“During negotiations under Article 50, European Union Treaties and law continue to apply to the UK. If no agreement is reached within 2 years of the UK activating Article 50, the UK would leave the EU without any new agreement being in place.”
What exactly is a Soft Brexit?
A Soft Brexit is a gentle, semi-detached separation, in which the UK gains a certain amount of independence but keeps some of the vital features of its relationship with the European Union.
– EU Market: there would be unfettered access to the EU market, which represents over 50% of all British exports. Maintaining free access to that market is crucial for the country’s economic health and protecting employment, the vast majority of UK businesses say.
– Passporting: British and foreign financial institutions that operate mainly in the City of London would still be able to operate across the whole of the European Union plus three other countries. Business leaders say that maintaining passport rights is the only way to make sure London continues being Europe’s most important financial centre.
– Movement of People: the UK would have to sign up to the free movement of people. European Union citizens would still be able to come to the UK, stay, and work in the country without having to get special work-permits or resident visas.
— Sky News (@SkyNews) 10 October 2016
The British business community would prefer either remaining in the EU or having a very Soft Brexit, while the majority of the country’s adult population – or at least among those who voted in the referendum – want a Hard Brexit.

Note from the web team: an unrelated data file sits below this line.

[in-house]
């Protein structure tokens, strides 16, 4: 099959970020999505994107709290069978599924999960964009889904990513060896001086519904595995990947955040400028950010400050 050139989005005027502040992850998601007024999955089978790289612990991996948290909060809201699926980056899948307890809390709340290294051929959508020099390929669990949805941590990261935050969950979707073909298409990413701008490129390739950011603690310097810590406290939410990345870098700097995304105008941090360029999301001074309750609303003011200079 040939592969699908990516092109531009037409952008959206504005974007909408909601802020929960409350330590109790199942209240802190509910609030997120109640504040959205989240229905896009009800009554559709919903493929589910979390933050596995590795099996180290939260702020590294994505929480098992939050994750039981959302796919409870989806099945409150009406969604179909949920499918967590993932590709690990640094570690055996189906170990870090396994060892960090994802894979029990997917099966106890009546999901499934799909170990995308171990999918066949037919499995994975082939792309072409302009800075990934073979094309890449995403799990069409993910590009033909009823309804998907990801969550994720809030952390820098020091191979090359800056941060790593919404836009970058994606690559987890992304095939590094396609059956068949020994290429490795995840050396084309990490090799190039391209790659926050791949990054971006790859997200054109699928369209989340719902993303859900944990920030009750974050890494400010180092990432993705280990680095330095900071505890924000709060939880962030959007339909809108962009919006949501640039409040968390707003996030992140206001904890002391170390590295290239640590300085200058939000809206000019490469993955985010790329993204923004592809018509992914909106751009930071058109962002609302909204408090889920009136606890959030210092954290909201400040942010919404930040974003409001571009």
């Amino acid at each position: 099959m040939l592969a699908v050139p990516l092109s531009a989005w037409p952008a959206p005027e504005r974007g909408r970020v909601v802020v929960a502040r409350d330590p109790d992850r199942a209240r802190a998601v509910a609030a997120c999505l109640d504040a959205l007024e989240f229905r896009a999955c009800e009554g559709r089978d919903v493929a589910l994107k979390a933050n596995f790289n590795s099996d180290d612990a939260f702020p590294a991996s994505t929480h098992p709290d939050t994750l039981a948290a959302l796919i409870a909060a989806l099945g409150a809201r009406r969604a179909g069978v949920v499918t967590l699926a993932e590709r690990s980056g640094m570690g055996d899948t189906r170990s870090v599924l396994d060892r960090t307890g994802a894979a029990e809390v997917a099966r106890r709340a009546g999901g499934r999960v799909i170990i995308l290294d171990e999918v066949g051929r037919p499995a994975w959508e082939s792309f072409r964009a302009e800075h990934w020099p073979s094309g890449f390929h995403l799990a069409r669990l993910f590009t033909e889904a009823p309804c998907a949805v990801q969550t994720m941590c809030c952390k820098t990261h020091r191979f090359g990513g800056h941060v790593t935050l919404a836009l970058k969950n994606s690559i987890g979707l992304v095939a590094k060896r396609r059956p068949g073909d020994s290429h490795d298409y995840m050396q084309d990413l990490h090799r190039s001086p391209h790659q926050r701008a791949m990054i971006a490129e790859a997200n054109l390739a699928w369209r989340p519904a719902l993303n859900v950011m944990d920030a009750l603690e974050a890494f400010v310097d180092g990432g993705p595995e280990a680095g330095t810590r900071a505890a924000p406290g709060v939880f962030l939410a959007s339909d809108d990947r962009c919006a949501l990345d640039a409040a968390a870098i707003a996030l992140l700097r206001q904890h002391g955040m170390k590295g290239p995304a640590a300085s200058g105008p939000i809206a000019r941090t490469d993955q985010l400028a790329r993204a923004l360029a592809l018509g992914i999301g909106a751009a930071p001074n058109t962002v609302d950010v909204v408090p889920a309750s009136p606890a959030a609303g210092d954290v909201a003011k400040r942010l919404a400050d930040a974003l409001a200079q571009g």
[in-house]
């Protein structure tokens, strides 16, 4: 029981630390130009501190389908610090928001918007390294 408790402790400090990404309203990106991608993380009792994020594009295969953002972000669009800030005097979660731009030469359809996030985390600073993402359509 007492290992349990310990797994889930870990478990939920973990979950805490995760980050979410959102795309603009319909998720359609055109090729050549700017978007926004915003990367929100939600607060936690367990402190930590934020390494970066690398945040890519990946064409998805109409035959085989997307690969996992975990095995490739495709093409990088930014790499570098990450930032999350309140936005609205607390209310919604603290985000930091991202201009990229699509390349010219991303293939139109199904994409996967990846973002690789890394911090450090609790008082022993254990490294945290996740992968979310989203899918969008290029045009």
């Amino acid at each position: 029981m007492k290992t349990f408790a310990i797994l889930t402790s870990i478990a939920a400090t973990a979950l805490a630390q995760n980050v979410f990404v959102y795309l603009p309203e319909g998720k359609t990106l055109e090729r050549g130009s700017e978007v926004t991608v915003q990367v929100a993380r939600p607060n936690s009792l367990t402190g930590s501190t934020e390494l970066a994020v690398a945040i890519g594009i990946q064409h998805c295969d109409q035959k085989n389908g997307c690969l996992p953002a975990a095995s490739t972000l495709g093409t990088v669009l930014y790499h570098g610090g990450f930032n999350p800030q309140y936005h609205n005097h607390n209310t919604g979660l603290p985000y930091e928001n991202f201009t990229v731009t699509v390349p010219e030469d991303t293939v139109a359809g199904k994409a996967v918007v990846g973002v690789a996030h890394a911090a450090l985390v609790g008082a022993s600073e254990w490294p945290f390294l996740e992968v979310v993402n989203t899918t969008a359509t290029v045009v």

Some politicians and economists say that most members of the general public would soon change their minds regarding EU separation or membership when they fully understood the economic costs involved.
The pro-Leave camp says that the Remainers as well as businesses and economists have used scare tactics to try to persuade voters to choose to stay in the EU. Since the referendum, virtually all economic indicators (until today, 10th Oct, 2016) have been positive. This does not mean the economists were wrong – perhaps it is still early days.
The pound sterling devalued immediately after the referendum and has not recovered – it is today worth about 15% less than it was before 23rd June. However, a cheaper pound means more competitively-priced exports. Over the past three months British exports have increased.
What route should Prime Minister Theresa May pursue – a Soft Brexit and risk political suicide, or a Hard Brexit and maybe lead the country into the economic wilderness?
The Prime Minister’s dilemma
The Prime Minister has found herself in a Catch 22 situation. A Soft Brexit would theoretically protect the economy, please businesses and secure future investments in the country as well as employment.
However, a Soft Brexit would mean no control regarding immigration from other parts of the EU – something the electorate made clear was a top priority. The electorate would be furious – they would accuse the Government of leading the country into a step backwards; having no control regarding immigration while losing all influence over EU law-making.
A Hard Brexit would please the majority of voters, but would probably come at great economic cost. Mrs. May would eventually be blamed for the likely severe recession and rise in unemployment following a Hard Brexit.
The Government now has to decide what kind of Brexit to aim for, while at the same time bearing in mind:
1. The will of the people.
2. The economy of the country.
3. What deal the heads of states of EU member countries would agree to.
Video – Is UK heading for a Hard Brexit?
This video from the Embassy of Italy in London has comments by Ambassador Pasquale Terracciano who expresses his thoughts regarding a Soft or Hard Brexit in Bloomberg’s The Pulse, presented by Fancine Lacqua.